Following a city council decision on June 9, 2022, the city of Ottawa has confirmed it will be continuing its e-scooter program for the 2022 summer and fall seasons as intended.
This delayed rollout was a result of a council decision on March 23 staff reports and complaints about the safety of e-scooters were considered.
They boil down to two main complaints.
The first is the e-scooters being used on sidewalks and causing obstacles for pedestrians and individuals with accessibility barriers.
The second is the speed at which the e-scooters operate. An average e-scooter operates at a speed of about 15km/hour. Although this is much slower than a car, it’s certainly much faster than a pedestrian.
According to the June 9 city council memo titled “Electric Kick Scooter Pilot Program2022 Season,” “The 2022 program will focus on reducing sidewalk riding and improper parking.”
The various mitigation efforts the city plans on including in this year’s e-scooter rollout involve updated GPS systems, detection systems to reduce sidewalk driving, heightened e-scooter patrol, designated parking locations and stricter app parameters including users being removed from the app when disobeying the rules.
Not only does this e-scooter rollout aim to provide more safety measures to protect pedestrians and individuals with accessibility barriers, but the city has also reduced the number of e-scooters in this year’s fleet.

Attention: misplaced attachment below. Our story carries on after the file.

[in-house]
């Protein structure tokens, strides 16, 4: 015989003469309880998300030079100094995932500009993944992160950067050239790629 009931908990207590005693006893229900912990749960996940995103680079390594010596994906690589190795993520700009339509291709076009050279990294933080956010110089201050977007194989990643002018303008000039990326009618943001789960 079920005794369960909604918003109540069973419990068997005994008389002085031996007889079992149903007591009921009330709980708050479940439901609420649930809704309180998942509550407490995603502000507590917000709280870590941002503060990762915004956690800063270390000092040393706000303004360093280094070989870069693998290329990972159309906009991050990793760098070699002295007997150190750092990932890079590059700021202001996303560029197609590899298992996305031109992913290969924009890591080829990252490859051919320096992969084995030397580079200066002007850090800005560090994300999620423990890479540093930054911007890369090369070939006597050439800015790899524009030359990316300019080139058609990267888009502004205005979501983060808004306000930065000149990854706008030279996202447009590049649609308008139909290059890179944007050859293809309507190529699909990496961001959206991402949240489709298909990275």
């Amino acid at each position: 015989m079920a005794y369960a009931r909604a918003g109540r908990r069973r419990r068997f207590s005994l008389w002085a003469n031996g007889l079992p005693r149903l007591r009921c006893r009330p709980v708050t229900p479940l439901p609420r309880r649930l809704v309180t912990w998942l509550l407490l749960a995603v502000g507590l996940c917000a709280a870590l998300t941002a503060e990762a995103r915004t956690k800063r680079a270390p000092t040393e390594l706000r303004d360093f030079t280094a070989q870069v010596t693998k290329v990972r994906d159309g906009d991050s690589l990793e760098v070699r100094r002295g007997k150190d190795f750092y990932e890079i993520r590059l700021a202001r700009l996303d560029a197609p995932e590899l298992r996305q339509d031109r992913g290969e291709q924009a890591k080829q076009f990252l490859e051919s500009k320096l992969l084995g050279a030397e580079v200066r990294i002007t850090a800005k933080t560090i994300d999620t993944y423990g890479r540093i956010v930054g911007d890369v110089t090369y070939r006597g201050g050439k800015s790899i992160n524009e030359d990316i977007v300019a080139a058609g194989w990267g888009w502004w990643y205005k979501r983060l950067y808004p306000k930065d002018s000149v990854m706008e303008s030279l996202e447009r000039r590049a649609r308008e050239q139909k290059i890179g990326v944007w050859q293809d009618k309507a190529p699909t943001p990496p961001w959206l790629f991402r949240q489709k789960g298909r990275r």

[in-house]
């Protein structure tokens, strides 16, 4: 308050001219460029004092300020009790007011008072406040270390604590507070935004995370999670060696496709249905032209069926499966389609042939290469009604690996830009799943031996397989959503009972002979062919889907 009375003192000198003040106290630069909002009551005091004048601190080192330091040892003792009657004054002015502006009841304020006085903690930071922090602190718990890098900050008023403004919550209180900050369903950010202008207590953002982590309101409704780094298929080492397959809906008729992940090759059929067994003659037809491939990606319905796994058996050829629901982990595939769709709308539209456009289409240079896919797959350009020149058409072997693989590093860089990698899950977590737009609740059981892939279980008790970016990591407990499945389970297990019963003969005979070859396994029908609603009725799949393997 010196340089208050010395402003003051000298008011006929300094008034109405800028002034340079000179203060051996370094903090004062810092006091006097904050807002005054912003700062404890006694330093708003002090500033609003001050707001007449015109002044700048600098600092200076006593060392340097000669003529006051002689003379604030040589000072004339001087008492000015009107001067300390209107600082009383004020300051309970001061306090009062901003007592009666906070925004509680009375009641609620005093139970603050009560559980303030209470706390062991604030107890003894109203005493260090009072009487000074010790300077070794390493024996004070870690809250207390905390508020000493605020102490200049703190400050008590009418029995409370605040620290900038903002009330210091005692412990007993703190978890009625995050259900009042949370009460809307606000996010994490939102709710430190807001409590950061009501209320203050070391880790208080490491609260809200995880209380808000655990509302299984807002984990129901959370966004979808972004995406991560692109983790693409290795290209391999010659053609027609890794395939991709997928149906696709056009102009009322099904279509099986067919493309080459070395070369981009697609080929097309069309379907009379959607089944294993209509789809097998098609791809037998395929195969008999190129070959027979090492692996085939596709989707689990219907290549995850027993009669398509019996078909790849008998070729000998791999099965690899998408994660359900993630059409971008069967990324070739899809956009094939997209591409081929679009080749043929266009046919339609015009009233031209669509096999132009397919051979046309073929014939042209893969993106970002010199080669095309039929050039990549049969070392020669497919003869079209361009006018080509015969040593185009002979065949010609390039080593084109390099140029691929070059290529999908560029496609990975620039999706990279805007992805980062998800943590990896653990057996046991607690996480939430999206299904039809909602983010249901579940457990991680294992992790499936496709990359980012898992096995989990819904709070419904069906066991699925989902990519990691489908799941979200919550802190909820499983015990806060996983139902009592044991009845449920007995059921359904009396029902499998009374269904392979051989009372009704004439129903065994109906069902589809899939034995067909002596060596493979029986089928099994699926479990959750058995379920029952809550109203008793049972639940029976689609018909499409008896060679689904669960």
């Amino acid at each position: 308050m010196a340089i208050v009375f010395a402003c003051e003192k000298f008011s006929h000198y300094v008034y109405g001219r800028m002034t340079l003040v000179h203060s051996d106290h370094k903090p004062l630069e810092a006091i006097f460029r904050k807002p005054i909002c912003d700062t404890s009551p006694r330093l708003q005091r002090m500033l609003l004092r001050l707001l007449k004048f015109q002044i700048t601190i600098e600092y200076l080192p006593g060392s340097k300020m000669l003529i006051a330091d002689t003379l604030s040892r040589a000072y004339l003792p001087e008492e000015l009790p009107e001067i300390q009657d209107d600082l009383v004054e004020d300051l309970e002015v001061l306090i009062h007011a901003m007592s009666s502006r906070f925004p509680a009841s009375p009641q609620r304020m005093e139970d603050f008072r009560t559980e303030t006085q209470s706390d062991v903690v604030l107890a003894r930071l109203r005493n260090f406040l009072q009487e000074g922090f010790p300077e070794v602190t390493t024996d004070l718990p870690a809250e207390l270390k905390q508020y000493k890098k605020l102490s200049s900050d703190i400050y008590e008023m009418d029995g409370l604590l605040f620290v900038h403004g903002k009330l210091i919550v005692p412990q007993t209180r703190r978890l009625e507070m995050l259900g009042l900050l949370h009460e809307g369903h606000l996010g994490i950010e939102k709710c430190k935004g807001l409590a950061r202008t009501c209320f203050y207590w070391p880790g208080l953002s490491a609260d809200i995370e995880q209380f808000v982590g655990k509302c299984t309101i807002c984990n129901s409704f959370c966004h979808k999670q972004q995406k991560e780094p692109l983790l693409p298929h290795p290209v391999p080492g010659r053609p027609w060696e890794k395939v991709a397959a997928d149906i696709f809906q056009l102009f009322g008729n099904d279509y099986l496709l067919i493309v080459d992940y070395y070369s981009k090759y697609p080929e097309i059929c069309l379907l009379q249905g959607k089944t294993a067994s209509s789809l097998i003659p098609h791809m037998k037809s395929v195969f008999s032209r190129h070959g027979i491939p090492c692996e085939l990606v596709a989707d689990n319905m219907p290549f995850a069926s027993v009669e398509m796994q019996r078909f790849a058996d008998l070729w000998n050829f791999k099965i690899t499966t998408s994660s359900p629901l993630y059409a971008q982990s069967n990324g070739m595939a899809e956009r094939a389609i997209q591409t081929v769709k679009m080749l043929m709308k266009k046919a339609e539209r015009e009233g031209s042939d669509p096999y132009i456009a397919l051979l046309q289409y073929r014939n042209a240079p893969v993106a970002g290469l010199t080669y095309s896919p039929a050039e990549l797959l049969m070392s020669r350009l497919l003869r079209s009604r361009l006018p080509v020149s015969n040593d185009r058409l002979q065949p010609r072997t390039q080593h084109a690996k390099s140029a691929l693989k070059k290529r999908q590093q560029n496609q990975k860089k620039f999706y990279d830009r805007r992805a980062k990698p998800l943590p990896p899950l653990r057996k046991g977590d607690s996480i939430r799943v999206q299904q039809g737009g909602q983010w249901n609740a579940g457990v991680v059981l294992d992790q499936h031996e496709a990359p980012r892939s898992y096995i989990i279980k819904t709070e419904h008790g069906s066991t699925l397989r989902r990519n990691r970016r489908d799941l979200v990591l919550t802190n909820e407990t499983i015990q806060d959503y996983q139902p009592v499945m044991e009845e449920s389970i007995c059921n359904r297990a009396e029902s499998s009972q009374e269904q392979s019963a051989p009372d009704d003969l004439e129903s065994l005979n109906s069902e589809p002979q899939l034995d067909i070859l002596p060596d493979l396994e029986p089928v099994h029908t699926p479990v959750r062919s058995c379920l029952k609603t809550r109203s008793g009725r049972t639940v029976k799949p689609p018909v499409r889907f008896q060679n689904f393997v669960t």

According to the city council memo, “The 2022 season is approved to operate until November 15, 2022 (weather permitting) and will have a total combined fleet size of 900 e-scooters (reduced from 1200 in 2021).”
The scooters won’t be arriving in Ottawa all at once, over the first few weeks of the program companies will be phasing in their scooters to the “city’s urban core.”
Another unique element of the 2022 e-scooter rollout is the new requirement for scooters to emit a sound while users are riding.
“The e-scooters used in the 2022 shared e-scooter program are required to emit a continuous sound while in operation… To help riders understand the role of sound emissions, education is also a mandatory requirement in the Agreement,” as stated in the memo.
Hopefully, this new sound requirement helps riders alert bikers and other pedestrians when using the scooters, especially in the city’s downtown core. The 2021 Electric Kick Scooter Strategy and Pilot report, shows an overall increase in e-scooter use from 2020-to 2021.
Following this trajectory, this season could be the busiest yet for e-scooters. Hopefully, these new provisions can ensure safer riding for both pedestrians and e-scooter users.
The scooters available for the 2022 e-scooter program will be Bird and Neuron Mobility. The city was asked if it would consider commissioning its own scooters to ensure safety measures.
Heidi Cousineau, Program Manager, Neighbourhood Traffic Calming says, “The City is not considering making its own e-scooters. Rather, it sets the regulations for private enterprises to obtain a permit and operate in Ottawa.”